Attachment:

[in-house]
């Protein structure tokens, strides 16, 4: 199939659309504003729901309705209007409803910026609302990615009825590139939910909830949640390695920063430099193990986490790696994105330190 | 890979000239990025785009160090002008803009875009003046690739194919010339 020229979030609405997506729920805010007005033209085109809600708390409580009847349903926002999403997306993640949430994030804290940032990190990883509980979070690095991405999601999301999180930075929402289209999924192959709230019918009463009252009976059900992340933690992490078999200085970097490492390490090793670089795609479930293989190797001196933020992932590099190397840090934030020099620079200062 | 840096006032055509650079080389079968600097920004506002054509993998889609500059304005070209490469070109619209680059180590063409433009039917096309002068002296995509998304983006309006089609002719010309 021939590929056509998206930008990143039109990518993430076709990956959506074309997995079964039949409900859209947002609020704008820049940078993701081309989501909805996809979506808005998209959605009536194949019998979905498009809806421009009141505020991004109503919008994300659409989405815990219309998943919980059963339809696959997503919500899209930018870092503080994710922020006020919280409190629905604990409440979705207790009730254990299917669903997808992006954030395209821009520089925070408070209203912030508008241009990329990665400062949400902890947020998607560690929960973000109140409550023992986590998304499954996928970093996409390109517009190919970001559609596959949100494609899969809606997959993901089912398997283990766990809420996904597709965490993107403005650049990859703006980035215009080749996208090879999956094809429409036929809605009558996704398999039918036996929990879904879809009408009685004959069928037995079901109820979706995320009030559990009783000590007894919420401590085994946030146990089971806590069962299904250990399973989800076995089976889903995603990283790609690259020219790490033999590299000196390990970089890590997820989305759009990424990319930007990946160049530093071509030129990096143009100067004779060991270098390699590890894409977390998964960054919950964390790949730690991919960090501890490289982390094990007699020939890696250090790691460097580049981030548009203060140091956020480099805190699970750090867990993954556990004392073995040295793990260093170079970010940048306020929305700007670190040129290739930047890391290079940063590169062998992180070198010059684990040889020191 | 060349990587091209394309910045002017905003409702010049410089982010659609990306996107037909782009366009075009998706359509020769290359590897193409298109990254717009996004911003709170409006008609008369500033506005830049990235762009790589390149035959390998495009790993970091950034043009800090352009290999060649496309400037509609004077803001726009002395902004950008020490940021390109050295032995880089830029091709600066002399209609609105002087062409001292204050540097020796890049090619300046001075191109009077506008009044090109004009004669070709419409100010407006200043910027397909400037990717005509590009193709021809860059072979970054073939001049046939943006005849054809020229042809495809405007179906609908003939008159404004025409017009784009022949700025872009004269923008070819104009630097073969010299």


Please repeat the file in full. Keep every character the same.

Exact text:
[in-house]
């Protein structure tokens, strides 16, 4: 199939659309504003729901309705209007409803910026609302990615009825590139939910909830949640390695920063430099193990986490790696994105330190 | 890979000239990025785009160090002008803009875009003046690739194919010339 020229979030609405997506729920805010007005033209085109809600708390409580009847349903926002999403997306993640949430994030804290940032990190990883509980979070690095991405999601999301999180930075929402289209999924192959709230019918009463009252009976059900992340933690992490078999200085970097490492390490090793670089795609479930293989190797001196933020992932590099190397840090934030020099620079200062 | 840096006032055509650079080389079968600097920004506002054509993998889609500059304005070209490469070109619209680059180590063409433009039917096309002068002296995509998304983006309006089609002719010309 021939590929056509998206930008990143039109990518993430076709990956959506074309997995079964039949409900859209947002609020704008820049940078993701081309989501909805996809979506808005998209959605009536194949019998979905498009809806421009009141505020991004109503919008994300659409989405815990219309998943919980059963339809696959997503919500899209930018870092503080994710922020006020919280409190629905604990409440979705207790009730254990299917669903997808992006954030395209821009520089925070408070209203912030508008241009990329990665400062949400902890947020998607560690929960973000109140409550023992986590998304499954996928970093996409390109517009190919970001559609596959949100494609899969809606997959993901089912398997283990766990809420996904597709965490993107403005650049990859703006980035215009080749996208090879999956094809429409036929809605009558996704398999039918036996929990879904879809009408009685004959069928037995079901109820979706995320009030559990009783000590007894919420401590085994946030146990089971806590069962299904250990399973989800076995089976889903995603990283790609690259020219790490033999590299000196390990970089890590997820989305759009990424990319930007990946160049530093071509030129990096143009100067004779060991270098390699590890894409977390998964960054919950964390790949730690991919960090501890490289982390094990007699020939890696250090790691460097580049981030548009203060140091956020480099805190699970750090867990993954556990004392073995040295793990260093170079970010940048306020929305700007670190040129290739930047890391290079940063590169062998992180070198010059684990040889020191 | 060349990587091209394309910045002017905003409702010049410089982010659609990306996107037909782009366009075009998706359509020769290359590897193409298109990254717009996004911003709170409006008609008369500033506005830049990235762009790589390149035959390998495009790993970091950034043009800090352009290999060649496309400037509609004077803001726009002395902004950008020490940021390109050295032995880089830029091709600066002399209609609105002087062409001292204050540097020796890049090619300046001075191109009077506008009044090109004009004669070709419409100010407006200043910027397909400037990717005509590009193709021809860059072979970054073939001049046939943006005849054809020229042809495809405007179906609908003939008159404004025409017009784009022949700025872009004269923008070819104009630097073969010299």